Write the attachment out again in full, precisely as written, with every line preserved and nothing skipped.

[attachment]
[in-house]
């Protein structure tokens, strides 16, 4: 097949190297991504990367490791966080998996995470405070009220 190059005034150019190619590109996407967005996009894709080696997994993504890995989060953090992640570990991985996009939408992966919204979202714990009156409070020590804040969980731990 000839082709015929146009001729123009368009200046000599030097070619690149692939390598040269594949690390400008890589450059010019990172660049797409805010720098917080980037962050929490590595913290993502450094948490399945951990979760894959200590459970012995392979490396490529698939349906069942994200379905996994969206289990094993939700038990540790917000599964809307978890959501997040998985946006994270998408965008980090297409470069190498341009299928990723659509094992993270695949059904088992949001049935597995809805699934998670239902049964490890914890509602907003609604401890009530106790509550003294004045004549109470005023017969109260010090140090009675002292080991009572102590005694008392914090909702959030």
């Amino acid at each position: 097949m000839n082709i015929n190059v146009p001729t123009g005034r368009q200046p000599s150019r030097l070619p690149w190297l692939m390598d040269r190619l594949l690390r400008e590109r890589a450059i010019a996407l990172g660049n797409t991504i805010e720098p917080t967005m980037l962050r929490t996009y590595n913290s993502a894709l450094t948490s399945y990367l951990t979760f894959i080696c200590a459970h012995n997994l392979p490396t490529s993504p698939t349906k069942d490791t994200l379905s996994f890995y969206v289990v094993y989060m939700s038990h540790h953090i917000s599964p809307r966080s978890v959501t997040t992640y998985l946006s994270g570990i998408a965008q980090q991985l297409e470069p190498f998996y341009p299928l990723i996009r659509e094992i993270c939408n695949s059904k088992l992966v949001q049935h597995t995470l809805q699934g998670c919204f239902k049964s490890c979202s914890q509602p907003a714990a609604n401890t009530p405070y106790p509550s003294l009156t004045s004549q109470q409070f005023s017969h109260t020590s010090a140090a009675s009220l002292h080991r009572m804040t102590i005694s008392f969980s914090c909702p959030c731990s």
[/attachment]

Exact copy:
[in-house]
């Protein structure tokens, strides 16, 4: 097949190297991504990367490791966080998996995470405070009220 190059005034150019190619590109996407967005996009894709080696997994993504890995989060953090992640570990991985996009939408992966919204979202714990009156409070020590804040969980731990 000839082709015929146009001729123009368009200046000599030097070619690149692939390598040269594949690390400008890589450059010019990172660049797409805010720098917080980037962050929490590595913290993502450094948490399945951990979760894959200590459970012995392979490396490529698939349906069942994200379905996994969206289990094993939700038990540790917000599964809307978890959501997040998985946006994270998408965008980090297409470069190498341009299928990723659509094992993270695949059904088992949001049935597995809805699934998670239902049964490890914890509602907003609604401890009530106790509550003294004045004549109470005023017969109260010090140090009675002292080991009572102590005694008392914090909702959030």
């Amino acid at each position: 097949m000839n082709i015929n190059v146009p001729t123009g005034r368009q200046p000599s150019r030097l070619p690149w190297l692939m390598d040269r190619l594949l690390r400008e590109r890589a450059i010019a996407l990172g660049n797409t991504i805010e720098p917080t967005m980037l962050r929490t996009y590595n913290s993502a894709l450094t948490s399945y990367l951990t979760f894959i080696c200590a459970h012995n997994l392979p490396t490529s993504p698939t349906k069942d490791t994200l379905s996994f890995y969206v289990v094993y989060m939700s038990h540790h953090i917000s599964p809307r966080s978890v959501t997040t992640y998985l946006s994270g570990i998408a965008q980090q991985l297409e470069p190498f998996y341009p299928l990723i996009r659509e094992i993270c939408n695949s059904k088992l992966v949001q049935h597995t995470l809805q699934g998670c919204f239902k049964s490890c979202s914890q509602p907003a714990a609604n401890t009530p405070y106790p509550s003294l009156t004045s004549q109470q409070f005023s017969h109260t020590s010090a140090a009675s009220l002292h080991r009572m804040t102590i005694s008392f969980s914090c909702p959030c731990s």